A Woman of the Future
These notebooks, diaries and papers were found among the effects of Alethea Hunt, and are reproduced by kind permission of her father. We publish them without alteration. Many of the pages contain no hint of the date of writing, but we believe, from the handwriting, that those dealing with her childhood and infancy, and some of the explanatory and reflective pages, were written after she began to find evidence of her change.
Some pages had the year of her age on them and were arranged in chronological order. Where she left headings we have shown them; where not, we have used the first phrase or so of her notes. We have no idea of where she wanted to insert her various general remarks, so we have placed them throughout in the order in which she left them.
"A Woman of the Future is not just a novel, it is a phenomenom " - Douglas Stewart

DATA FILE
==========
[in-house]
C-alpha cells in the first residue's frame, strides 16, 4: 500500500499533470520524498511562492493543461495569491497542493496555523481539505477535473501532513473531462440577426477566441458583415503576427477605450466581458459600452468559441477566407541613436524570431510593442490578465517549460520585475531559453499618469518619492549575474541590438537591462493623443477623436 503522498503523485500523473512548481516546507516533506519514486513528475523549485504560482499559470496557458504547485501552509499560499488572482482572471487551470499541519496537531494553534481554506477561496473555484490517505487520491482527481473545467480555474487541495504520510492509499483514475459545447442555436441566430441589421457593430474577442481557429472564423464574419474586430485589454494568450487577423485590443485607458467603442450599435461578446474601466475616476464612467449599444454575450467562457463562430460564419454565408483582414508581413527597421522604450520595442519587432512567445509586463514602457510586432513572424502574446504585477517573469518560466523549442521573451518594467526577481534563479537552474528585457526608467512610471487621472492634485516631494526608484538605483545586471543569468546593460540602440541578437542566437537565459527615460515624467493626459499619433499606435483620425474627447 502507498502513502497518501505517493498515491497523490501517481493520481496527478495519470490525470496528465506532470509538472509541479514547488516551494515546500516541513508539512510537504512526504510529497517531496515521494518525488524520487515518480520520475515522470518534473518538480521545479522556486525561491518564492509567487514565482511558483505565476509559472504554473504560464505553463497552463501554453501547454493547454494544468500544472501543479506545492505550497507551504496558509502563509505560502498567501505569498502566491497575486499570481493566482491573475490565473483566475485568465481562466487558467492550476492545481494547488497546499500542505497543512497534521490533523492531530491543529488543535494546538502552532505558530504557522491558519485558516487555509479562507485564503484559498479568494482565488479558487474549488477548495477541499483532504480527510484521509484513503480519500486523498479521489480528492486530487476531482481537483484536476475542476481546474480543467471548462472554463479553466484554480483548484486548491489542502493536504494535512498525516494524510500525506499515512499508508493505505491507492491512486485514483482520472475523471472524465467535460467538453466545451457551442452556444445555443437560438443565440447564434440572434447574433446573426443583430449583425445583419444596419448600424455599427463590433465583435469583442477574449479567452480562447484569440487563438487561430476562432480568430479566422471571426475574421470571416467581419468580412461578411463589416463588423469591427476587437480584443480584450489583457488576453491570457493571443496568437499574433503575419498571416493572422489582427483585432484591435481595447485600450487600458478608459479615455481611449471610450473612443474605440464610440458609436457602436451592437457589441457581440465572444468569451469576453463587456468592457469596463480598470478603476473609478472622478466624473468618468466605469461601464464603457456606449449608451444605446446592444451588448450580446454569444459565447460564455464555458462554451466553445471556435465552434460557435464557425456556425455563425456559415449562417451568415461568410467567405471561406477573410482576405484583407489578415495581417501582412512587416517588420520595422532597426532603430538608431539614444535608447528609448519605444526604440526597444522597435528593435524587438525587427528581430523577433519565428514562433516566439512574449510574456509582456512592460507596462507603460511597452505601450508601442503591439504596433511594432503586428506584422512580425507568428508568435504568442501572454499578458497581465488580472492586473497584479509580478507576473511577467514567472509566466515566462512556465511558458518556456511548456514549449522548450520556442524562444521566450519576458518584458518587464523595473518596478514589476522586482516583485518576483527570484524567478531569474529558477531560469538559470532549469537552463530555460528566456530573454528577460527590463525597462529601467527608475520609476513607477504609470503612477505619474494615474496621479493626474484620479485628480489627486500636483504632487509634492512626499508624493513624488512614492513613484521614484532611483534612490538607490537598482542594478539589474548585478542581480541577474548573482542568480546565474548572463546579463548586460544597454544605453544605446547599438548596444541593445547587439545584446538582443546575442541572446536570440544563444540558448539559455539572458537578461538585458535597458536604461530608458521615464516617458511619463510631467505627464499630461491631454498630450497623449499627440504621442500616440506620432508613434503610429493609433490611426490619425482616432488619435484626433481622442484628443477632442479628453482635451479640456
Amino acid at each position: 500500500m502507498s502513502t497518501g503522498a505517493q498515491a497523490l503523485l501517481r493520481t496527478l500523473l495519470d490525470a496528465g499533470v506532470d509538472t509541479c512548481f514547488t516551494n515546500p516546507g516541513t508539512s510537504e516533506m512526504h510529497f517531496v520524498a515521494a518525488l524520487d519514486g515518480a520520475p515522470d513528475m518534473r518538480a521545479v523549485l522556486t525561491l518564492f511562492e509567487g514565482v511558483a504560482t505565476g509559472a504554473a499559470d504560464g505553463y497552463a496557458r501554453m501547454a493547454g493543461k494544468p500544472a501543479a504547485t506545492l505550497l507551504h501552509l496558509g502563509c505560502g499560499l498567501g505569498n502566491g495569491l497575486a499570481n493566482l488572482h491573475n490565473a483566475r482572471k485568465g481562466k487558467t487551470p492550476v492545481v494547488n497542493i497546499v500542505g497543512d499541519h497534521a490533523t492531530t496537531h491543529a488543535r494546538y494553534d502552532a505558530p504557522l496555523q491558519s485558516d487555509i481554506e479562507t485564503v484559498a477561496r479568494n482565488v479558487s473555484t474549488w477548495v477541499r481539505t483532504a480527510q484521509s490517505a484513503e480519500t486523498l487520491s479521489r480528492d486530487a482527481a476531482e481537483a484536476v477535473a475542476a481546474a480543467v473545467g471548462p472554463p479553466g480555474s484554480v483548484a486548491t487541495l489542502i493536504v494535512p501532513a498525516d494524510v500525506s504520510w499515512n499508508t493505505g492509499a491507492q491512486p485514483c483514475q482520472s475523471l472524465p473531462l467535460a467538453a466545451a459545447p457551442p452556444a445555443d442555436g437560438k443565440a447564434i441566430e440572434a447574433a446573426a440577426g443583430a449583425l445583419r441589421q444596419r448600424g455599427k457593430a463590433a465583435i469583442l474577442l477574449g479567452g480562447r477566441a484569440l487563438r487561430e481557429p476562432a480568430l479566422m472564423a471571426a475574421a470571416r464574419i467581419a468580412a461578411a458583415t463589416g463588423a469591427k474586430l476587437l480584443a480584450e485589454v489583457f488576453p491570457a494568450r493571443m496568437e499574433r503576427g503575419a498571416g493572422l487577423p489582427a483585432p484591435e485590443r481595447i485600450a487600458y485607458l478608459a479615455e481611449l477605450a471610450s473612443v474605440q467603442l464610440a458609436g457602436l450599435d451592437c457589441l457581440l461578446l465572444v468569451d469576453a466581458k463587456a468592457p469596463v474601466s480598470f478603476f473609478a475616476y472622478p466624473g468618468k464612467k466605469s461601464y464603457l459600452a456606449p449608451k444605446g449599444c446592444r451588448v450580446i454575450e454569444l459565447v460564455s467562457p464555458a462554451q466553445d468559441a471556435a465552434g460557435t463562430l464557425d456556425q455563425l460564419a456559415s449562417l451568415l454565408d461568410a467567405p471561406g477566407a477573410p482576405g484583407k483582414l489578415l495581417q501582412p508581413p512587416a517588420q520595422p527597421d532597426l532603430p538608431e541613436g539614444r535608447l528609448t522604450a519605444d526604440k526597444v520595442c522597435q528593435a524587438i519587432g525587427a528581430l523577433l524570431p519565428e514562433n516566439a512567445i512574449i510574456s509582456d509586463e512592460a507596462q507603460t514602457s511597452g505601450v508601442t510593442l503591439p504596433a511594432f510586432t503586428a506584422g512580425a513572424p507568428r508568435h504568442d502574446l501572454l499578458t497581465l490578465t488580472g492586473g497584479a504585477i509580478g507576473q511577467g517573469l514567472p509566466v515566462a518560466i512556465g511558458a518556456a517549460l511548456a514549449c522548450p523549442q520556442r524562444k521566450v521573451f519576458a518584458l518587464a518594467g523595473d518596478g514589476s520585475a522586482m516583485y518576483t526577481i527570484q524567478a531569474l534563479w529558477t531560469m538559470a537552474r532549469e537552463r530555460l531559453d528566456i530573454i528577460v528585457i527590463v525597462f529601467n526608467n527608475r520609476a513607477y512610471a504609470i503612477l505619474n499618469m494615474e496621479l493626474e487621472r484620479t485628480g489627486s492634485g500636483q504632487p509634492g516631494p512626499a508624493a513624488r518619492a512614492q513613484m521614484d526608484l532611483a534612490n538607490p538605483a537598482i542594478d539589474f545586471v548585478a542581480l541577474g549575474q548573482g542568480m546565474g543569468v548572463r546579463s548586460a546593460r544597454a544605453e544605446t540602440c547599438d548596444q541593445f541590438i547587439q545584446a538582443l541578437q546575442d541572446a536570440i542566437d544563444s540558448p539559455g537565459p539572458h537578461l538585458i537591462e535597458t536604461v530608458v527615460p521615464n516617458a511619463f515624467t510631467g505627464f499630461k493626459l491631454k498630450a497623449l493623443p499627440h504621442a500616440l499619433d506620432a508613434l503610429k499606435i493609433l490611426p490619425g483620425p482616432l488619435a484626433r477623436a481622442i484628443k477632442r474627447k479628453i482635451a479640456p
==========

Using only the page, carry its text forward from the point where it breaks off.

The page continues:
"remarkable...an extraordinary memoire of adolescence" - John Leonard, New York Times
"a brilliant, often mind-blowing excursion...the sexual scenes here are as deliberately shocking as any recent fiction" - Judith Gies, Saturday Review
"quite superlative powers of observation...a very rewarding read" - Manning Clark, Sydney Morning Herald
"Immense originality, wit and gritty wisdom...David Ireland has reached the top" - Patrick White
Mother's stomach bellied out like a sail. Young, she was unable to say no to anyone who asked her to make love. Her reasons for her behaviour were all her own; never, after she'd had me did she allow another man to enter her; my birth was her real marriage. And when I was six, she shut herself away entirely.
It happened in the Chalet, on a ski holiday. Perhaps the cold weather. She knew she had probably made a mistake with her contraceptive, but went ahead, alive to the risk. They did it quickly, against a wall. She had known him years before; it hadn't been a grand passion, more like a baby grand.
I think she half wanted a baby.
From the Penguin paperback edition, 1980.
This page and its contents are copyright © 1998-2001 by Perry Middlemiss, Melbourne, Victoria, Australia.Return to David Ireland page.
Last modified: May 16, 2001.